Ask a Storytime Ninja: Early Literacy Discussions
What is the best way for YOU to deliver early literacy messages in storytime? Do you have a no fail method? Please share in the comments!
What is the best way to incorporate discussions about early literacy skills into the storytime?
Brooke (@berasche) says: I call it a “fun fact” in my storytimes. No one wants to be lectured to or feel like you’re talking down to them in storytime. Also, truly make it “fun”. If you say it in a monotone voice and look super uncomfortable when you say it then people will dismiss it. Pick something that is actually interesting, say it with energy, and make sure you know what you’re talking about in case you get questions after. Kelsey at Library Bonanza does a great job of listing different tips here.
Meg (@theemegnificent) says: I think the best way to promote early literacy skills in your storytime is to just be a good role model for the parents. For example, when reading a story I will often take breaks to ask “What do you think will happen next?” or “Does the bear look happy or sad?”. By breaking up the story to engage the children you are showing parents that it is okay to do the same when reading at home.
I also have a puppet friend (Harold the pig) who helps me to introduce the storytime theme and the “rules” of storytime. Harold also talks to the adults and let’s them know that “even if your preschooler or toddler doesn’t appear to be paying attention he or she is still absorbing what they are hearing”. This would also be a great part to introduce an early literacy tip and then demonstrate that tip in storytime.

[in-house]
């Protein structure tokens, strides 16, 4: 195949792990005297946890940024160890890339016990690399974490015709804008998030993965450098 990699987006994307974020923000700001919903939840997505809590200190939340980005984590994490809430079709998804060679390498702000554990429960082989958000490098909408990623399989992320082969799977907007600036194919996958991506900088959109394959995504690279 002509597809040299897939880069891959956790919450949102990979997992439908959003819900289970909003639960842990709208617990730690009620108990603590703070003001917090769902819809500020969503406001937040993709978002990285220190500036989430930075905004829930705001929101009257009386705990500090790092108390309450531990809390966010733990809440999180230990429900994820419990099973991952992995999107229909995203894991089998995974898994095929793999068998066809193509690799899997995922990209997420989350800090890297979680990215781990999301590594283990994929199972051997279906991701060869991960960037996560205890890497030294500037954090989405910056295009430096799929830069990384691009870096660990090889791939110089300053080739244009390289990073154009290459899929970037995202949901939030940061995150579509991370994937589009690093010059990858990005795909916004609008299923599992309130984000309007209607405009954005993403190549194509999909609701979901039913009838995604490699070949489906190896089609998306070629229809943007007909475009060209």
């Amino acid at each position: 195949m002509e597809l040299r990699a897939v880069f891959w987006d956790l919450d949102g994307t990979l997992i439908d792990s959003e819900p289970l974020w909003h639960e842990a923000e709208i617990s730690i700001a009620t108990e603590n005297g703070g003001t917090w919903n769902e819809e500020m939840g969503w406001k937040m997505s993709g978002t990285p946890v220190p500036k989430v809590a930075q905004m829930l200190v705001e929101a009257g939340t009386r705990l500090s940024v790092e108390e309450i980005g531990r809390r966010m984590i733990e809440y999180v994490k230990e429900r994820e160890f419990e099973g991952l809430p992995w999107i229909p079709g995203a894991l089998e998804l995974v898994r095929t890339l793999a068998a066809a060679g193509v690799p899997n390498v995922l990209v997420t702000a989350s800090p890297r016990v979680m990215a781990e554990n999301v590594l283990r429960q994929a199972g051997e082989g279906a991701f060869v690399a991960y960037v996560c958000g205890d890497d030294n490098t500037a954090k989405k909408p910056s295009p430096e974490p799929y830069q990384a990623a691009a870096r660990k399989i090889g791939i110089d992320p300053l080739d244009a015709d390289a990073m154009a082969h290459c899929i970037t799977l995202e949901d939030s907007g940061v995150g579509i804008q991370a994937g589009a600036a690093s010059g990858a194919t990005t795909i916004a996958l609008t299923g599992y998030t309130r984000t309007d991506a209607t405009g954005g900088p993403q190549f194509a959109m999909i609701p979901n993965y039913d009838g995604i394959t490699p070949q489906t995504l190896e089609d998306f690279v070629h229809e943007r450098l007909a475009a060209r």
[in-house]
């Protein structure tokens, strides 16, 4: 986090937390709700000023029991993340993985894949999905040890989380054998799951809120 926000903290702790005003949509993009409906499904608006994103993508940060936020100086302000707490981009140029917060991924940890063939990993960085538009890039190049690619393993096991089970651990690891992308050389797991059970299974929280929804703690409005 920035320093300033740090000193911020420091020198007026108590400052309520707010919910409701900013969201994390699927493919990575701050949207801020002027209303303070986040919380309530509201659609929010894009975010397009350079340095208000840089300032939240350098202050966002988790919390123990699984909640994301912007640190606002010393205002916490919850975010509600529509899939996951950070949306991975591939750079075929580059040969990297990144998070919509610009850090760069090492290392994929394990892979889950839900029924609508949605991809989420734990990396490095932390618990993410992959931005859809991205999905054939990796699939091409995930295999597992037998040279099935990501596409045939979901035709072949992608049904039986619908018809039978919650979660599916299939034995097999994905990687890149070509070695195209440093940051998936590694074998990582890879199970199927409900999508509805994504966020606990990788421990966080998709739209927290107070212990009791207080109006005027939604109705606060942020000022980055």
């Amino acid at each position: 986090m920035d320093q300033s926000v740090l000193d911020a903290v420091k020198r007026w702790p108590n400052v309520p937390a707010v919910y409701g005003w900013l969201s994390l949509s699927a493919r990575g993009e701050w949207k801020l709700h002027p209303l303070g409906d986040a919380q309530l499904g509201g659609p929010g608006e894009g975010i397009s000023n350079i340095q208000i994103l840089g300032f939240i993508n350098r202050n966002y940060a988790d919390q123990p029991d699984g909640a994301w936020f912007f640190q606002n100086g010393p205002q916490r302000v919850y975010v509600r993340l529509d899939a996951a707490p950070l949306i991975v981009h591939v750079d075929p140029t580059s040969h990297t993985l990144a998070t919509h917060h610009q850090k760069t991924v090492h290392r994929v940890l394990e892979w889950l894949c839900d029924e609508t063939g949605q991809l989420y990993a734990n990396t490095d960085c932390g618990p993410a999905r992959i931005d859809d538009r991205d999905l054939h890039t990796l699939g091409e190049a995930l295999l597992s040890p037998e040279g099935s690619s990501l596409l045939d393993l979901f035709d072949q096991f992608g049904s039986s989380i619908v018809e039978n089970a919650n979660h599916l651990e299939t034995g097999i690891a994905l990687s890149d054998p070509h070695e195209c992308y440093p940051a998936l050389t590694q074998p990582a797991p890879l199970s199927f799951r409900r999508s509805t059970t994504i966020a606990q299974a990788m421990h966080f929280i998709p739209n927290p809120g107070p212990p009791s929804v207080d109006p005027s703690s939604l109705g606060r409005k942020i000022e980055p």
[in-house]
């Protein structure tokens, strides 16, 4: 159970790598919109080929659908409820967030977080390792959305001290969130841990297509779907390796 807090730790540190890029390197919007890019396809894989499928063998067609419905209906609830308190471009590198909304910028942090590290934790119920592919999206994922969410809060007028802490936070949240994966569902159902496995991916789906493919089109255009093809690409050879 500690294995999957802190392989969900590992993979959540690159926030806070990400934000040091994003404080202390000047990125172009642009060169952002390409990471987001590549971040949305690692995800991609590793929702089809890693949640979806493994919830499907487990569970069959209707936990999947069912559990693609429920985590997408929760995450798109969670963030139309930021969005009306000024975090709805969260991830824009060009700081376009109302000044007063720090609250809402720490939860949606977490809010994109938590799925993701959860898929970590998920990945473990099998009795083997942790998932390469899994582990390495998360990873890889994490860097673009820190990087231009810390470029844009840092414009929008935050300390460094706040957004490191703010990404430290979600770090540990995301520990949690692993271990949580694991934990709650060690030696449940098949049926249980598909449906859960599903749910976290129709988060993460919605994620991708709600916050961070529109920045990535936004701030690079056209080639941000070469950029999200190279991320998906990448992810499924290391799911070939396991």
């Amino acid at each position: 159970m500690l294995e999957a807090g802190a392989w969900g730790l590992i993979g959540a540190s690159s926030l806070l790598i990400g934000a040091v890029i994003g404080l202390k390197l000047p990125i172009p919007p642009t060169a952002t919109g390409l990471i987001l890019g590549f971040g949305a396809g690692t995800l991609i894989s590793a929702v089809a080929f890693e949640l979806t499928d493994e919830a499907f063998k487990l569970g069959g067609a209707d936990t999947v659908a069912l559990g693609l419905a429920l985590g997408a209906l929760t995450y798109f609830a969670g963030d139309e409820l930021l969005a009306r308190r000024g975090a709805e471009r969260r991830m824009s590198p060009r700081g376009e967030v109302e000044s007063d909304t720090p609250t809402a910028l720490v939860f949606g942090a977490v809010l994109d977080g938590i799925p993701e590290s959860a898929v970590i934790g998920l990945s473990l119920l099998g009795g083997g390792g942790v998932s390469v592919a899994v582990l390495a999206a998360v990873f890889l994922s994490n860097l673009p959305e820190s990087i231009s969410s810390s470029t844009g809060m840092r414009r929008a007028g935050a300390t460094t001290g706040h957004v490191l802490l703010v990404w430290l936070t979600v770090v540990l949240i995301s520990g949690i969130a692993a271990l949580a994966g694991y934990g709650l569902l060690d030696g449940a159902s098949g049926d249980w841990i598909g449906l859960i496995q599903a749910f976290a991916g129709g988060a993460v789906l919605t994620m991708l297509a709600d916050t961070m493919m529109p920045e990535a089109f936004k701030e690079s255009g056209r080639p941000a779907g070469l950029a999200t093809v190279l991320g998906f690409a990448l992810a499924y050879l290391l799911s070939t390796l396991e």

Lastly, I have also had take home sheets for storytimes. It really depends on your crowd on if they will work or not. My last library storytimer’s LOVED the take home sheet but they aren’t as big of fans in my current position. The take home sheets had the songs and books we sang and read in storytime as well as an early literacy tip for the parents.
Kendra (@klmpeace) says: The “best way” really depends on the presenter. You need to be comfortable in the way you deliver messages and that will be the best way for you. Some people like a more formal approach and others like to be more casual. You should really check out Mel’s post about giving messages.
My goal was to work early literacy messages in to storytime as a conversation with parents. It has taken YEARS for me to be comfortable enough to do this. I started by writing little blurbs out and sticking them on the backs of books so when I was finished reading a book, I’d share the tip I’d written out for that book. After reading Tanka Tanka Skunk, I would say something about phonological awareness (this was back with ECRR 1). Now it’s more like if we’re singing a lot I’m going to talk about singing. Nothing super complex-that they should do it no matter how they think they sound, do it often, use a book if it’s helpful, rhyme or chant instead of singing if you’re uncomfortable with singing, that kind of thing. I do come up with a much more research based, formal message to put on the rhyme sheet handout each month. But I don’t say that during storytime because there are often so many people, I can’t keep their attention for a long message.
My tips for engaging parents:
-Make direct eye contact with parents
-Continue to entertain kids with something like getting a puppet read, or opening a book
-Allow them to ask questions and answer them quickly or tell them you’d love to talk to them more after storytime if it’s something that might take a while to answer
-Have a message that you will NEVER forget and don’t be afraid to pull it out whenever you need it. This way you won’t worry if you rehearse something but then forget. Just pull out your magic line. We all have one.
You can see some examples in my storytime outlines on the blog.
Learn about Ask a Storytime Ninja and ways to participate here.